When the customer buys or sells a holding the funds are automatically drawn from or sent back to the clients FDIC insured DDA account with the bank or credit union.  Unifimoney integrates with the FI’s core or digital banking provider so no further integration or development work is required by the bank to implement the service.  Integrations with Q2 and Jack Henry Banno have already been publicly announced with more in the pipeline.

By partnering with Unifimoney FI’s provide a compelling service proposition to their customers, negating the need to download multiple 3rd party apps and services to manage their money and investing all while stemming the outflow of deposits from your institution. 

There are a host of regulatory challenges in such an arrangement, and it is absolutely essential for a bank or credit union to be certain the risks are understood and addressed. There cannot be any increased residual compliance risk. For such an arrangement to work, it shouldn’t be necessary for a bank to hire an entire compliance staff to handle the additional requirements, or send existing staff to a month’s worth of training. And it isn’t – Unifi takes the responsibilities of compliance extremely seriously, and as a result provides the necessary resources and compliance management program elements to its client banks and credit unions. 

For example, there are three crucial compliance-related elements (among others) inherent in this type of arrangement:

  1. Vendor Management. Regulatory attention to a bank’s or credit union’s vendors and third parties has increased significantly in recent years. There are many requirements to be met, from upfront due diligence and contract negotiation requirements, to ongoing monitoring and service level agreements, among many others. Unifi leaves nothing to chance here; everything from the necessary certifications, compliance program documentation elements, and continuing communication is part of the relationship. This cannot – and will not – be one-sided, where the bank or credit union is left solely responsible for ensuring these requirements are met. Unifi is truly a partner in this endeavor. 
  2. Anti-Money Laundering (AML). Detecting and reporting financial crimes and suspicious activity is paramount to a bank’s regulatory responsibilities. Working with a third party that assists the bank’s customers invest in many types of products and services naturally involves a high degree of AML risk that clearly dovetails with the bank’s existing AML responsibilities under the Bank Secrecy Act (BSA). How does Unifi monitor for potential issues? How is potential fraud reported and addressed?  Unifi’s commitment to anti-fraud and monitoring capabilities, and how it works with its client banks and credit unions, is embedded into the bank’s own AML compliance programs.
  3. Nondeposit Investment Product (NDIP) Guidelines. The most basic of regulatory requirements a bank or credit union must comply with are the Interagency NDIP guidelines, issued back in 1994. There are clear expectations of how banks advertise the types of products a Unifi relationship would provide to customers (meaning products not covered by FDIC deposit insurance), as well as how the relationship is handled. Unifi implicitly understands these requirements and provides the necessary guidance and resources to ensure banks and credit unions are in full compliance with the rules.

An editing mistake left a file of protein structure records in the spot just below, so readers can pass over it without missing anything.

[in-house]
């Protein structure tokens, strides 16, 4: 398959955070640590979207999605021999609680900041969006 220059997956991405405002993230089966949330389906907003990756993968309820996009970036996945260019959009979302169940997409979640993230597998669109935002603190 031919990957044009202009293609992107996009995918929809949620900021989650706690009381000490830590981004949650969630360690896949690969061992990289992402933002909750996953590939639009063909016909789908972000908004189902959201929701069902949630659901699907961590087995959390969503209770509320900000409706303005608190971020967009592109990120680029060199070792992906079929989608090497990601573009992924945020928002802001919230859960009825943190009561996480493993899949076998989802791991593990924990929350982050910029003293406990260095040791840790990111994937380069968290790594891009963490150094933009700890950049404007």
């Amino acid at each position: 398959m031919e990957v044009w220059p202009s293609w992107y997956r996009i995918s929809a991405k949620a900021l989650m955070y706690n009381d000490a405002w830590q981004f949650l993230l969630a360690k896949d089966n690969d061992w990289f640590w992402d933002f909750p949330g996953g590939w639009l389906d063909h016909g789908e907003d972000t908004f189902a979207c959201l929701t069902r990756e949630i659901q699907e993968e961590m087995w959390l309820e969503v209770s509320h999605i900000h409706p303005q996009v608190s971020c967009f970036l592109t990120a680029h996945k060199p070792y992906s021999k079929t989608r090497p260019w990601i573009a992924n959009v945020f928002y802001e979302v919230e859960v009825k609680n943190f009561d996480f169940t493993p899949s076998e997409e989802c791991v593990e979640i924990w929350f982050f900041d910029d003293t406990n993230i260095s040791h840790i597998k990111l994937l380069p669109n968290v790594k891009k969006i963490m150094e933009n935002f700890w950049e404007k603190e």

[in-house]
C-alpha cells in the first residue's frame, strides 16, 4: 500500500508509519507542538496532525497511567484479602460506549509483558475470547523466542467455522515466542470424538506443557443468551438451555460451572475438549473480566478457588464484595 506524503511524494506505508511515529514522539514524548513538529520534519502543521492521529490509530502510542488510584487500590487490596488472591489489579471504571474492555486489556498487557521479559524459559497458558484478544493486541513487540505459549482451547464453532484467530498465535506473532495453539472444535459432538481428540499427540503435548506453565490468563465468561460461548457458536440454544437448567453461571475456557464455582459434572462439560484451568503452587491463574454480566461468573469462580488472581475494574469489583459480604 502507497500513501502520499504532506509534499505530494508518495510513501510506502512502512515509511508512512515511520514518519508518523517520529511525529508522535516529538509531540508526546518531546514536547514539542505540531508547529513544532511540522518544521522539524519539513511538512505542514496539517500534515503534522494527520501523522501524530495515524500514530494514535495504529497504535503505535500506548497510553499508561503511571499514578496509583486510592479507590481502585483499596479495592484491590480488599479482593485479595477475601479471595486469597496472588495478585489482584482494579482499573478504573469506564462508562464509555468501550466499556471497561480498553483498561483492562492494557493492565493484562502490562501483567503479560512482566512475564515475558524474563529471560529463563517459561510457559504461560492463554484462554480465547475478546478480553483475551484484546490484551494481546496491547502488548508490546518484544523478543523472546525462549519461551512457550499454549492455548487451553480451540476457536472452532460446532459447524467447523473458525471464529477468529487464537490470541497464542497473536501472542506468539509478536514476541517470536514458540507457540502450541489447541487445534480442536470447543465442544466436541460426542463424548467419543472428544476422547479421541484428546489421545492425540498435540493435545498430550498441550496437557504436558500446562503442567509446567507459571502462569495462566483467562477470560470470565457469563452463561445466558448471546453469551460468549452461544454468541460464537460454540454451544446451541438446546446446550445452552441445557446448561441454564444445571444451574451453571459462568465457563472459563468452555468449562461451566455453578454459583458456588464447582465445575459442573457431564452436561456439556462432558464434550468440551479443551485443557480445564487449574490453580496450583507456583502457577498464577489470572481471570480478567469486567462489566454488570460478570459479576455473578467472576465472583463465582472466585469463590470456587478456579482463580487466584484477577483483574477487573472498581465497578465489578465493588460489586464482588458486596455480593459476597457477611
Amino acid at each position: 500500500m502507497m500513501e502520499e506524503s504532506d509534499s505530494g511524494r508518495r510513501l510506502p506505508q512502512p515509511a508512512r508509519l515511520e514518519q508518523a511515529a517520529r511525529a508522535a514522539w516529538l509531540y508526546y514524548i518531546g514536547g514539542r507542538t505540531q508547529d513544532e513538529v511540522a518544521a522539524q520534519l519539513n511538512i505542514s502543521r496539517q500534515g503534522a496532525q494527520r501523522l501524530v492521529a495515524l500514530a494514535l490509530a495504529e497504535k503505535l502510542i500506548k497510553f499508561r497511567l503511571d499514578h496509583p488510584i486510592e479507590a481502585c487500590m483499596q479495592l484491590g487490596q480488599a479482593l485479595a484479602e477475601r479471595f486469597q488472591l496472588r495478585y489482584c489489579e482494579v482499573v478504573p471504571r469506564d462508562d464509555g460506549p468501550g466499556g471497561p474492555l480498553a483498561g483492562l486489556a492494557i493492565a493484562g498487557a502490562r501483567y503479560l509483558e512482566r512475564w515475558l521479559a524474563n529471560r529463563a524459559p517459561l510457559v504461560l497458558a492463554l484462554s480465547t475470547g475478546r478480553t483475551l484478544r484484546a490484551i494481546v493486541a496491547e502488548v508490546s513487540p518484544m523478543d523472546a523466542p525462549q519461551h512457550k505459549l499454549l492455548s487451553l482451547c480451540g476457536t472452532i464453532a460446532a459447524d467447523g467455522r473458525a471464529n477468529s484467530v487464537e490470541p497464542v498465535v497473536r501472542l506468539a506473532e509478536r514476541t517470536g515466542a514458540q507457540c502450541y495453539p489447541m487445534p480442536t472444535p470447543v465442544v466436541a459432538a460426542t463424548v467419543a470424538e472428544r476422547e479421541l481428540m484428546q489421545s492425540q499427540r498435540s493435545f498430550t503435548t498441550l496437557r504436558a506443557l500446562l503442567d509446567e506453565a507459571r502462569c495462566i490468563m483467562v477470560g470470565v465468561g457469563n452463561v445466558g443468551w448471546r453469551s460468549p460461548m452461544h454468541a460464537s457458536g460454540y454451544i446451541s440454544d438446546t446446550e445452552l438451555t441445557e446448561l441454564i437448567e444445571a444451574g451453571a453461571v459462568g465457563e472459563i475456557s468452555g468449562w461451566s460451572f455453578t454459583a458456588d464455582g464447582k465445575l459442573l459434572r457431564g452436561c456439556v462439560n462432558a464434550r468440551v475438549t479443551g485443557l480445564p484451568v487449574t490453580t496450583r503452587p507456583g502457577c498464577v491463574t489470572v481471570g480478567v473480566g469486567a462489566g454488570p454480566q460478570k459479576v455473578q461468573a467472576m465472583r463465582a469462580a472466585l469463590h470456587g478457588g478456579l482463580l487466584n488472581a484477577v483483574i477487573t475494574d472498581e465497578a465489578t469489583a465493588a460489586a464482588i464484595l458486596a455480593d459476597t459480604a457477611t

This is far from the only listing of regulatory requirements inherent in this type of arrangement. There are numerous consumer protection, privacy, and marketing and advertising requirements to consider, to name but a few. In addition, compliance management program elements such as complaint management and training are necessary to address. This white paper is merely the first in a series addressing these regulatory risks and issues, and in each we’ll discuss a particular topic or topics, and provide how a bank/credit union can comfortably participate in a third-party arrangement with Unifi without having to worry unnecessarily about compliance issues.

Carl Pry, CRCM, CRP

Treliant LLC

Disclosure: Content, news, research, tools, market data and securities symbols are for educational and illustrative purposes only and do not imply a recommendation or solicitation to buy or sell a particular security or to engage in any particular investment strategy. The content is not the opinion of Unifimoney Inc. or Unifimoney RIA (an SEC-registered Investment Adviser). The information provided is not warranted as to completeness or accuracy and is subject to change without notice. The information provided should not be considered legal or tax advice. Consult an attorney or tax professional regarding your specific situation.

*Important information and disclaimers

The above does NOT constitute an offer, solicitation of an offer, nor advice to buy or sell specific securities. The opinions listed above are not the opinions of Unifimoney Inc. or Unifimoney RIA, Inc. but represent the opinions of independent contributors. These contributors may or may not hold positions in the stocks discussed. Investors should always independently research any stocks listed and form their own opinions, while recognizing that any investments made may lose value, are not bank guaranteed and are not FDIC insured.